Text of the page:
Benjamin Millepied in a rehearsal at Paris Opéra Ballet. Photo by Agathe Poupeney, Courtesy POB.

The Last-Minute Addition to ABT's Season is Probably Not What You'd Expect

American Ballet Theatre is breaking out of the proscenium.

The company announced earlier today that in addition to the works already scheduled for their two-week fall season at Lincoln Center's David H. Koch Theater (Oct. 18–29), a new work for members of ABT's Studio Company and Jacqueline Kennedy Onassis School will also take place during select performances. But more surprising than the lateness of the addition is where it will take place: on the theater's promenade during intermission. Entitled Counterpoint for Philip Johnson, the new work will pay homage to the architect of the theater, according to the company's press release. It marks the first time that ABT will perform outside of the traditional proscenium stage at the Koch.


Behind the site-specific work is none other than Benjamin Millepied, who already has a new ballet premiering for the main company during the fall season, and, as his work with L.A. Dance Project attests, is deeply invested in finding new ways to engage audiences with dance.

ABT is hardly the first company to commission a site-specific work for the liminal spaces in its theater: Hubbard Street Dance Chicago opened their 40th-anniversary season with Peter Chu's Space, in Perspective just a couple of weeks ago, while Paris Opéra Ballet is giving James Thierrée use of the public spaces of the Palais Garnier as part of a contemporary program premiering in May 2018.

Hubbard Street dancers in Peter Chu's recent Space, In Perspective, which took over Chicago's Harris Theater. Photo by Todd Rosenberg, Courtesy Carol Fox & Associates.

And while site-specific work has been an established practice amongst contemporary dance artists for some time, seeing this many major companies taking the plunge is definitely a newer phenomenon, one that speaks to a desire to challenge how their audiences believe dance should be seen. Is anyone else sensing a trend?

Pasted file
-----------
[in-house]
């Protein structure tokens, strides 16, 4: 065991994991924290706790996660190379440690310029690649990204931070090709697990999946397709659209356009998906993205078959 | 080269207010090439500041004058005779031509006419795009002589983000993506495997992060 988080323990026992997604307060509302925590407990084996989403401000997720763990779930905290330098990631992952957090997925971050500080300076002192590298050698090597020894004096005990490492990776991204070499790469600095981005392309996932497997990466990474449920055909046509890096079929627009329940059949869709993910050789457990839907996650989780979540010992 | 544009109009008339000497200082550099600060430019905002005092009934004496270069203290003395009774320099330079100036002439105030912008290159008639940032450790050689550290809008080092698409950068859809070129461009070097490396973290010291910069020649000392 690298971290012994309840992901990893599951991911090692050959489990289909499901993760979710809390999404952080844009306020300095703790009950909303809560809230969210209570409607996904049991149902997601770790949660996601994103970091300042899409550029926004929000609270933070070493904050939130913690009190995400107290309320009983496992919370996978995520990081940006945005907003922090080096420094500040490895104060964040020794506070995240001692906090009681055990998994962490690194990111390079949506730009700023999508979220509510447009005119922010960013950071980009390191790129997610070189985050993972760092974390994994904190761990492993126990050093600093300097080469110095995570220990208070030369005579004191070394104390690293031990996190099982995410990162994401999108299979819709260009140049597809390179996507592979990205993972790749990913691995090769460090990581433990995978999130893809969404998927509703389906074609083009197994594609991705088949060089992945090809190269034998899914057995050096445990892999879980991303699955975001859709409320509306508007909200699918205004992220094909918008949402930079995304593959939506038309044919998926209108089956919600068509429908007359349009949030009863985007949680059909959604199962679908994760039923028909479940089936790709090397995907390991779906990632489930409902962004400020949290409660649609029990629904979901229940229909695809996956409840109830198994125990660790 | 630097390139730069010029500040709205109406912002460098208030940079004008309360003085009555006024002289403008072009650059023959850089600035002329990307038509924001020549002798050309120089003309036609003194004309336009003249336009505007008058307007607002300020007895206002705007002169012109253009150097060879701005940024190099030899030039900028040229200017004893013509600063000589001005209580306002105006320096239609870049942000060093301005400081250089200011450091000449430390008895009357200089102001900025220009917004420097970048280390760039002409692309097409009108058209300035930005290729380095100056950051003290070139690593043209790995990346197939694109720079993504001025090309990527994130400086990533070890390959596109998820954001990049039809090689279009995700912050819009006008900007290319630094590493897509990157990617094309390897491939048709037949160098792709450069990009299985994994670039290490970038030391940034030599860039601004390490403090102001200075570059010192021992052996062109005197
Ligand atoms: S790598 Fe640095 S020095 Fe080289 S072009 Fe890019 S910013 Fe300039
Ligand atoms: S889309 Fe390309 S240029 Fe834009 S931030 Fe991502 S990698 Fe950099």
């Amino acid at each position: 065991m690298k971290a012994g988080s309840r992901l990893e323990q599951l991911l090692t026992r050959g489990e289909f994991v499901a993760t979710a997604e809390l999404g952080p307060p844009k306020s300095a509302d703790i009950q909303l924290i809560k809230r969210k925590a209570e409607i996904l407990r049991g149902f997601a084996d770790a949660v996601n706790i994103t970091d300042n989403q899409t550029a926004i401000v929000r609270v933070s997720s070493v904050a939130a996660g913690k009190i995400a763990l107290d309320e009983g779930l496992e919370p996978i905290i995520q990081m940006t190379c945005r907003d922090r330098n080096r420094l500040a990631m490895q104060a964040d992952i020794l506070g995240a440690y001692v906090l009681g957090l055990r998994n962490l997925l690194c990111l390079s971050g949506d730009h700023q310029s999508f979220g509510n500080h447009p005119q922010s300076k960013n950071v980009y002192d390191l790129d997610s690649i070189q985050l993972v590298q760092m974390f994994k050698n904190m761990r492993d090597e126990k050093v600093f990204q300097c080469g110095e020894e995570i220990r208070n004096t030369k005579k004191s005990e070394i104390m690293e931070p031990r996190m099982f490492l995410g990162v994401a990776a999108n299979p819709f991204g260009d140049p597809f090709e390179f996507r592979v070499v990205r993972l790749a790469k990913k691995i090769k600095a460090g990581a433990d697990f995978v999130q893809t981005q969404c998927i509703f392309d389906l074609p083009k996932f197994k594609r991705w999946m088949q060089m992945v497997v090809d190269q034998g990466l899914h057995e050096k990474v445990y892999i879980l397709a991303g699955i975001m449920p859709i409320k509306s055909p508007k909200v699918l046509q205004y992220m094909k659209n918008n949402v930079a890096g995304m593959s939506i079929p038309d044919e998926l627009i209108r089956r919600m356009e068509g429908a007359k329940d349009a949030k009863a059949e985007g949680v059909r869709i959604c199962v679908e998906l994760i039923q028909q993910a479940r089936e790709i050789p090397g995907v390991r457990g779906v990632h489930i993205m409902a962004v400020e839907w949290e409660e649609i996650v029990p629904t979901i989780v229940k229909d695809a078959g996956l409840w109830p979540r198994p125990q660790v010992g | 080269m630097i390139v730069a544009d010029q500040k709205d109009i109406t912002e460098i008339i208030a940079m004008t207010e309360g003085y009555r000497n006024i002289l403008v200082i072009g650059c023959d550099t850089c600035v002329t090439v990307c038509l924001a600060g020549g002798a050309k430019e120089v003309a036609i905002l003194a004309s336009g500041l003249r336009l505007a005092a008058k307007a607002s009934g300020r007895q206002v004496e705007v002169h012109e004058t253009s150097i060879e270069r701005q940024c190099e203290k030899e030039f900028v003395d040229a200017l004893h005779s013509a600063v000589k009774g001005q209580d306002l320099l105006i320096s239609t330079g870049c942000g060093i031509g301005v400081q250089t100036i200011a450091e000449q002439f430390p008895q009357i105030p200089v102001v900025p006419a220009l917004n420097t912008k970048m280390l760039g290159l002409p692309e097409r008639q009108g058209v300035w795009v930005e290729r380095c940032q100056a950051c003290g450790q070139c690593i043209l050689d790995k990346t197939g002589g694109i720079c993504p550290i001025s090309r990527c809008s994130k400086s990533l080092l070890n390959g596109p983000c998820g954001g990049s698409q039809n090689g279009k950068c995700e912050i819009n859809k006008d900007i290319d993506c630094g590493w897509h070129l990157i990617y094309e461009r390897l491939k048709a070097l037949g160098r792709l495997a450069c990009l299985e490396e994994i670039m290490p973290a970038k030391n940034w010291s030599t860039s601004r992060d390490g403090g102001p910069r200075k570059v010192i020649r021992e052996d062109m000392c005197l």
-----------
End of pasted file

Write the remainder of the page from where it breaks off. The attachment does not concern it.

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Courtesy Ava Noble

Go Behind the Scenes of USC Kaufman’s Virtual Dance Festival

Now more than ever, the students of USC Glorya Kaufman School of Dance are embodying their program's vision: "The New Movement."

As the coronavirus pandemic stretches on, the dance world continues to be faced with unprecedented challenges, but USC Kaufman's faculty and BFA students haven't shied away from them. While many schools have had to cancel events or scale them back to live-from-my-living-room streams, USC Kaufman has embraced the situation and taken on impressive endeavors, like expanding its online recruitment efforts.

November 1 to 13, USC Kaufman will present A/Part To/Gather, a virtual festival featuring world premieres from esteemed faculty and guest choreographers, student dance films and much more. All semester long, they've rehearsed via Zoom from their respective student apartments or hometowns. And they haven't solely been dancing. "You have a rehearsal process, and then a filming process, and a production process of putting it together," says assistant professor of practice Jennifer McQuiston Lott of the prerecorded and professionally edited festival.

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